In the early morning hours, General Sir John Grenfell Maxwell finally arrived in Dublin as commander-in-chief of the forces in Ireland. He issued a proclamation:
“The most vigorous measures will be taken by me to stop the loss of life and damage to property which certain misguided persons are causing in their armed resistance to the law. If necessary I shall not hesitate to destroy any buildings within any area occupied by the rebels and I warn all persons within the area specified below, and now surrounded by HM troops, forthwith to leave such area.”
Maxwell’s orders were carried out with chilling efficiency in many cases including the deaths of more than a dozen innocent civilians at the hands of British troops in the North King Street Massacre. British troops had suffered over 40 casualties in this inner city area of Dublin during the previous days. The top Home Office official Sir Edward Troup, told the prime minister, Herbert Asquith: “The root of the mischief was the military order to take no prisoners.”
Oscar Traynor was still leading the garrison at the Metropole Hotel. It was now on fire. They held out for most of the day until they received an order to return to the GPO. At the GPO the first direct hit from a shell came at 3pm, and others soon followed. Eamon Bulfin recalled: “I remember distinctly the post office being hit by shells. We were informed that the floor above us was made of ferroconcrete and that there was absolutely no danger of the floor coming down. “At first the hoses were working perfectly but, after a while, apparently the water was cut off or the mains failed. There was no water at all.”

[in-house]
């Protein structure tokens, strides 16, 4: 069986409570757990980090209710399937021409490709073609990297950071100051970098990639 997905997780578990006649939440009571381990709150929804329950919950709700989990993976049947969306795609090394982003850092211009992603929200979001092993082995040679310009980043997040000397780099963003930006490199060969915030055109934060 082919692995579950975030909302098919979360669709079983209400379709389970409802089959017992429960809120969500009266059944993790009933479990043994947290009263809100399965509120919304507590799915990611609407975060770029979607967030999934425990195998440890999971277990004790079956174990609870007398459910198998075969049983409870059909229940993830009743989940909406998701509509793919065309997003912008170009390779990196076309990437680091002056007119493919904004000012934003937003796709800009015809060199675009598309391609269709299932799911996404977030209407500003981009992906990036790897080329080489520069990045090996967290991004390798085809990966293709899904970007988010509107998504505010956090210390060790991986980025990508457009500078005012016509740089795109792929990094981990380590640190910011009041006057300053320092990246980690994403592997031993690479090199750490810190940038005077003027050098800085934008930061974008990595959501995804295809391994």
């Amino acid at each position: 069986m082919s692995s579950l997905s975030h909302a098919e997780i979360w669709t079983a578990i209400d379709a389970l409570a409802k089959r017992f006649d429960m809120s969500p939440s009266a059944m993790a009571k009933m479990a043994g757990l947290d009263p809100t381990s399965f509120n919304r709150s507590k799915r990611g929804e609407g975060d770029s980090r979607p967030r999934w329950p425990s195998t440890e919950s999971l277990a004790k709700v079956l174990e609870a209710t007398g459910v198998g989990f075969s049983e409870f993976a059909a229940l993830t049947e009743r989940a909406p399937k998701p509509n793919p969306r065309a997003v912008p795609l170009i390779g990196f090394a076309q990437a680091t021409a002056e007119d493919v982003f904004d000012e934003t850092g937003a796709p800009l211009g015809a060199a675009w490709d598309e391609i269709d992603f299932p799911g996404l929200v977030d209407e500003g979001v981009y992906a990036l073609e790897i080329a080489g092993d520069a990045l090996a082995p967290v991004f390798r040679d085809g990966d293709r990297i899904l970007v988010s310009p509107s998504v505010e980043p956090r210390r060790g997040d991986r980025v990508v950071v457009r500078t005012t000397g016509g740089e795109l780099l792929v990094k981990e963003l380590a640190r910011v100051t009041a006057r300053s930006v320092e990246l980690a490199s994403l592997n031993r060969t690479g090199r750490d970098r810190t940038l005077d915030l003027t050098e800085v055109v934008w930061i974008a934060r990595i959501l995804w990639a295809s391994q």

The situation had become desperate in the GPO, and the wounded James Connolly, now propped on an iron bed, had appointed a 15-year-old boy as a commandant.
That afternoon Pearse ordered the members of Cumann na mBan to leave the GPO, however, three remained: Miss Winifred Carney, Miss Julia Grenan and Elizabeth O’Farrell.
The burning GPO which the rebels have held since Monday 24th April is evacuated at 8pm, after intensive bombardment by British artillery.
Photo: Birth of the Irish Republic, Walter Paget, 1916
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